Allen Park — With NFL free agency upon us, we must answer the annual question: How much do the Detroit Lions have to spend?
A friendly warning to readers: If you’re interested in the full details, buckle up for some math-heavy reading. But if you simply prefer the conclusion, the final four paragraphs should have you covered.
Let’s start with the obvious. The NFL’s salary cap for the 2022 season has been set at $208.2 million, a $25.7 million (and 14.1%) increase from a year ago. That’s a massive jump, but we must remember it had decreased the first time in more than a decade in 2021 as part of the financial ramifications of the COVID-19 pandemic. A better barometer of the league’s financial health is the new cap marks a $10 million increase from 2020.
On top of that base figure, the Lions are carrying over $1.1 million in unused cap space from last season and will benefit from another $8.4 million in contract adjustments, giving them a total of $217.7 million on cap as a starting point.
Obviously, most of that space is committed to players already on the roster. Entering free agency, the Lions have more than 60 players under contract or have extended a contract tender, which creates a cap hold. But during the offseason, only the top-51 contracts count toward the cap calculation. Excluding Trey Flowers from the equation, since we know the edge defender is scheduled to be released in the coming days, but including the recently revealed figures from receiver Josh Reynold’s two-year extension, we know the Lions have used $161.9 million in cap space.
Additionally, following Flowers’ release, the team will have $21 million in dead money. That’s cap commitments to players no longer on the roster, typically tied to signing/restructure bonuses. Flowers and linebacker Jamie Collins, who was released early last season, account for the majority of that dead money.
That leaves $34.8 million in cap space, but doesn’t account for the team’s incoming draft class. If we use Over The Cap’s estimates for Detroit’s first five draft picks (which includes a projected comp pick for losing Kenny Golladay in free agency last offseason), we can estimate the Lions will enter the market with a little more than $24 million.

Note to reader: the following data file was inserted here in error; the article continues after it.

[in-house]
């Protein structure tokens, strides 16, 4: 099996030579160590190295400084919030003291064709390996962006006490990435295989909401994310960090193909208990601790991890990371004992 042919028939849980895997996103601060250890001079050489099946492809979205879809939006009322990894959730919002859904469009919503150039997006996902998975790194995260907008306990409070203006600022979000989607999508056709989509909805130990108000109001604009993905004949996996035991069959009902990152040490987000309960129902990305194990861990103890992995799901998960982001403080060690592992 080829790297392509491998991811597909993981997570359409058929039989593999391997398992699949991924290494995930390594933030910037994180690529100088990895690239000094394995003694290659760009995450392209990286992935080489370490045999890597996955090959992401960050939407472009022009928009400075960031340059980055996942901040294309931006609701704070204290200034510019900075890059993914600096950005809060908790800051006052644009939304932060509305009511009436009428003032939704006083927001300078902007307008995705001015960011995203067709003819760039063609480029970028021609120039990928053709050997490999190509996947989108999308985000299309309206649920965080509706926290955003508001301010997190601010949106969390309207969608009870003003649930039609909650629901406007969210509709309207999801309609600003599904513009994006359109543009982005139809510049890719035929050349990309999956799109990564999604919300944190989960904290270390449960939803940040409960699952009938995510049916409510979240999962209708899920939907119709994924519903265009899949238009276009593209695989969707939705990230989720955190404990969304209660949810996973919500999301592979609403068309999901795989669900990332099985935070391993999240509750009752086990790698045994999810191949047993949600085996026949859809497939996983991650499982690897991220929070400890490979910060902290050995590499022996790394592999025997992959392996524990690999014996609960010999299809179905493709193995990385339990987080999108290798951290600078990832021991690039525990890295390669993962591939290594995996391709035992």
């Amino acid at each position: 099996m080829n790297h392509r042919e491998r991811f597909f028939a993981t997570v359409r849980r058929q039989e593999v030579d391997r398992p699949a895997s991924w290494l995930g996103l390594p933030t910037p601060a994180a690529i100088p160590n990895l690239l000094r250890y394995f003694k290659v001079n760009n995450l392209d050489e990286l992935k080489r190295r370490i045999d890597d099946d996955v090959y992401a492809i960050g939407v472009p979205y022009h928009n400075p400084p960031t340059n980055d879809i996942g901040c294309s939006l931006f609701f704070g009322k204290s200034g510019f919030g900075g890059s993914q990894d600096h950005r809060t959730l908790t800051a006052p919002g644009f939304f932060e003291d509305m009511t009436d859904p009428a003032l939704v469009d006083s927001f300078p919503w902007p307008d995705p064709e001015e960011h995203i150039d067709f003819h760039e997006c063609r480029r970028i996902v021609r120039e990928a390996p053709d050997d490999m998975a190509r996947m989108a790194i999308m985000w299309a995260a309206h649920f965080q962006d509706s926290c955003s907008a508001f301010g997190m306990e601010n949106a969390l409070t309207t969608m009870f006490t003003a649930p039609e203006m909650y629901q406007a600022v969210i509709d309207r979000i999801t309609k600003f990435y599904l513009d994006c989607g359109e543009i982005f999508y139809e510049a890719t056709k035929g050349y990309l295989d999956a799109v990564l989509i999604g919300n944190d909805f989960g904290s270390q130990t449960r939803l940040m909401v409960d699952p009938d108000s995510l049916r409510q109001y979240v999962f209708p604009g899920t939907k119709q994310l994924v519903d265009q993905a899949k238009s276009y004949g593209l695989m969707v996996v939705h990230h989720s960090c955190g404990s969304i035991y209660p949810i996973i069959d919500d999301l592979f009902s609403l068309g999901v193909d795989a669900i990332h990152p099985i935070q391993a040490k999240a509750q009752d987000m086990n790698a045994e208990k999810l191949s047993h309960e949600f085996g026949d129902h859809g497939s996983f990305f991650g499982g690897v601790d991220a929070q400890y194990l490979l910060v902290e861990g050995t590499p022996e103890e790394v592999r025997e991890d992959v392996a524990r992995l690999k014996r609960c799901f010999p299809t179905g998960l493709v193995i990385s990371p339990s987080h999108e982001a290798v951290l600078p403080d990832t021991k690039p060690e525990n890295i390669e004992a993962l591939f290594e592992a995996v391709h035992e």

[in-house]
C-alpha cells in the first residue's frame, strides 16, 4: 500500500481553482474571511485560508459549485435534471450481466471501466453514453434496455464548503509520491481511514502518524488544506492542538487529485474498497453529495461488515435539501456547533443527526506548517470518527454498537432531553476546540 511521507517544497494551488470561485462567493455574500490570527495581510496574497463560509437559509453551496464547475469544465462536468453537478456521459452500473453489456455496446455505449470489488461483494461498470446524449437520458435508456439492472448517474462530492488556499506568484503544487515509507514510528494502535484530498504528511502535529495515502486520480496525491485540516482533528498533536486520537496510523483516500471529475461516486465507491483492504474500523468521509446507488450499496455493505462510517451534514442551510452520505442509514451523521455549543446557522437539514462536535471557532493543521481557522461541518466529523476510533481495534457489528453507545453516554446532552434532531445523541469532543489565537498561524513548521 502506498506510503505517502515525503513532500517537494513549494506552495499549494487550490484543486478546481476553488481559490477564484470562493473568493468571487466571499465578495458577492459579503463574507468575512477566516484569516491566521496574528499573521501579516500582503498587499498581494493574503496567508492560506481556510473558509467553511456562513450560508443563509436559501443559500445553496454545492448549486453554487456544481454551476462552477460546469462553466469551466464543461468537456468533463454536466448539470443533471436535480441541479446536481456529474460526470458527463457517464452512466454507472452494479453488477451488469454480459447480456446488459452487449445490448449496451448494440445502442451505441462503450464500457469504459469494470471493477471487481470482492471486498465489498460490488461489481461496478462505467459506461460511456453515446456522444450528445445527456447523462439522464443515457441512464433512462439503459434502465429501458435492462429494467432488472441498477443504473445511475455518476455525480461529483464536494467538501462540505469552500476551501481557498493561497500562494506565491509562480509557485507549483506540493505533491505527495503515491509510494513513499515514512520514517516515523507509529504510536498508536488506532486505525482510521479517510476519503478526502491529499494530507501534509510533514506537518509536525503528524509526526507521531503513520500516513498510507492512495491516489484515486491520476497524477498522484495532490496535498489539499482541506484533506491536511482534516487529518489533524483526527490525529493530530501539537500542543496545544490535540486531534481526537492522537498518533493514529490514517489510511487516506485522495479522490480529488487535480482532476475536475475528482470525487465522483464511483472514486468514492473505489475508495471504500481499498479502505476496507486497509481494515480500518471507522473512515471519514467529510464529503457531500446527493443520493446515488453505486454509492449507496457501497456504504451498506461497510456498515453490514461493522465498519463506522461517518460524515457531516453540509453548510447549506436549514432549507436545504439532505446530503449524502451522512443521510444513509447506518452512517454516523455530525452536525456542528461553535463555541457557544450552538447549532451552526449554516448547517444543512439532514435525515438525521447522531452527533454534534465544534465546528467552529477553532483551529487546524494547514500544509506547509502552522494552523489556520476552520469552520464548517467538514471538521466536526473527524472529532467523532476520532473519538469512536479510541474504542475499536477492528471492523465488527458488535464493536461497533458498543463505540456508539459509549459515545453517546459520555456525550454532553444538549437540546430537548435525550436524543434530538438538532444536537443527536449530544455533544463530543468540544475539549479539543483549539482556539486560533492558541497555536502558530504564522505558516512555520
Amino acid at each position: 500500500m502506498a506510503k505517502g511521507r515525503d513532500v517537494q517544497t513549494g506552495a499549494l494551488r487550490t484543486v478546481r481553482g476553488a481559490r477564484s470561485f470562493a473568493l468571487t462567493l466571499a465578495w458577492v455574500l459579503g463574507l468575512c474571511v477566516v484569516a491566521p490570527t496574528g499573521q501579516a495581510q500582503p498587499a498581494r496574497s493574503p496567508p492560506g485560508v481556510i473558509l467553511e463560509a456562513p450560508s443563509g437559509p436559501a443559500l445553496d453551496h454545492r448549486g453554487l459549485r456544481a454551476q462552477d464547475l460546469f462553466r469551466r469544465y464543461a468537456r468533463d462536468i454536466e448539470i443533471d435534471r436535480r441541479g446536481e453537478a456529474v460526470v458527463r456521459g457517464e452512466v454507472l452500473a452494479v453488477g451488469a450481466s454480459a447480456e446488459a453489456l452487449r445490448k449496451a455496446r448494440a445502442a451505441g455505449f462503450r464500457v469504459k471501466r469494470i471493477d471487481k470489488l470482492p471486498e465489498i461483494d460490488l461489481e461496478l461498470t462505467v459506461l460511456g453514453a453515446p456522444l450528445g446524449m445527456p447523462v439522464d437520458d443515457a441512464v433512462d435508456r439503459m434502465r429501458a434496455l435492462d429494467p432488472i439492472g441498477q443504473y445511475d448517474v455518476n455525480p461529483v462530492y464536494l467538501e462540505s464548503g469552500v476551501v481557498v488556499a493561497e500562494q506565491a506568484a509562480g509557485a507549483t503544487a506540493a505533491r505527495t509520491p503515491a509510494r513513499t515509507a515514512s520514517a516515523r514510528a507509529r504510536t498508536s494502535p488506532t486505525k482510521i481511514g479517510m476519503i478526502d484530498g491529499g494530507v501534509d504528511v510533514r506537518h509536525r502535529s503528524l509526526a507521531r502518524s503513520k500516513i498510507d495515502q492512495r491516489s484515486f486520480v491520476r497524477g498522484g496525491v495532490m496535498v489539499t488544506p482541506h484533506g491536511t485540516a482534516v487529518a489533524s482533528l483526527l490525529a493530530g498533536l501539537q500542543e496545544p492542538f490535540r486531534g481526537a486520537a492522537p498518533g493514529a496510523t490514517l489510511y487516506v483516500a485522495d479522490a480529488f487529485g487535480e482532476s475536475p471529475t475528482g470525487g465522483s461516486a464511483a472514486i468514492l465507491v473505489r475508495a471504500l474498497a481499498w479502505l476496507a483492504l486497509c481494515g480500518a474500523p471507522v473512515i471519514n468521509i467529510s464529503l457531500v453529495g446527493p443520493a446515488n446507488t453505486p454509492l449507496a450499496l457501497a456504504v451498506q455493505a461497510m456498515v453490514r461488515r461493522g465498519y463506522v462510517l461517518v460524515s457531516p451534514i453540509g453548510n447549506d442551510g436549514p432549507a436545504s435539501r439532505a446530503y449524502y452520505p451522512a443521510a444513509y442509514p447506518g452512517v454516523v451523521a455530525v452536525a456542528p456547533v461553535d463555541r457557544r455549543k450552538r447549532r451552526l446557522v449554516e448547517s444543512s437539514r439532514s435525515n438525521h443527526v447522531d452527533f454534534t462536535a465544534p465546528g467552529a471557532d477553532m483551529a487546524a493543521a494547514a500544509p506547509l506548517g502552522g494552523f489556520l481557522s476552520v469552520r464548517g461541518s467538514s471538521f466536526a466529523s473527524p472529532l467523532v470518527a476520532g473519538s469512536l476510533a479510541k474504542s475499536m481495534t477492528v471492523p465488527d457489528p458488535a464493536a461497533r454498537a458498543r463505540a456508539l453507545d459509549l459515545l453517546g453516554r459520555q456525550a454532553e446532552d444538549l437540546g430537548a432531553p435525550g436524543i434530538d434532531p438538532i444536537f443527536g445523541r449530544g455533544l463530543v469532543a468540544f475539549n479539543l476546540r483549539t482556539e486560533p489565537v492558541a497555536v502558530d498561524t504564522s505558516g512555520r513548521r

Adjusting to account for a rainy day fund of $7-8 million — for when the cap calculation accounts for every player on the roster at the start of the regular season, including those on injured reserve and on the 16-man practice squad, plus the replacements for those injured players — the Lions realistically have $16-17 million to work with this week.
Of course, if needed, there are avenues to create additional cap space. Most notably, the Lions could restructure offensive tackle Taylor Decker’s contract, spreading $13 million of his 2022 salary across the next four years to clear approximately $10 million this year. That conversation boils down to whether the Lions would rather have more to spend now or in the future, when they’re conceivably in better position to contend for division titles and postseason berths.
But even with $16 million, the team could do quite a bit of damage. That’s because the first-year cap hit of a multi-year contract is typically significantly smaller than the later seasons. For example, let’s say the Lions wanted to sign New Orleans Saints safety Marcus Williams to a four-year, $60 million contract, which is on par with a deal Justin Simmons signed with the Broncos a year ago. Well, Simmons’ first-year cap hit was $5.75 million. And when you factor in any addition dropping another contract off the bottom of the top-51 cap calculation, that hypothetical addition would eat up just under $5 million of the remaining space.
So yes, there’s room for the Lions to be aggressive, and even pursue a top-of-the-market name while working through the team’s offseason shopping list. Free agency officially opens at 4 p.m. Wednesday.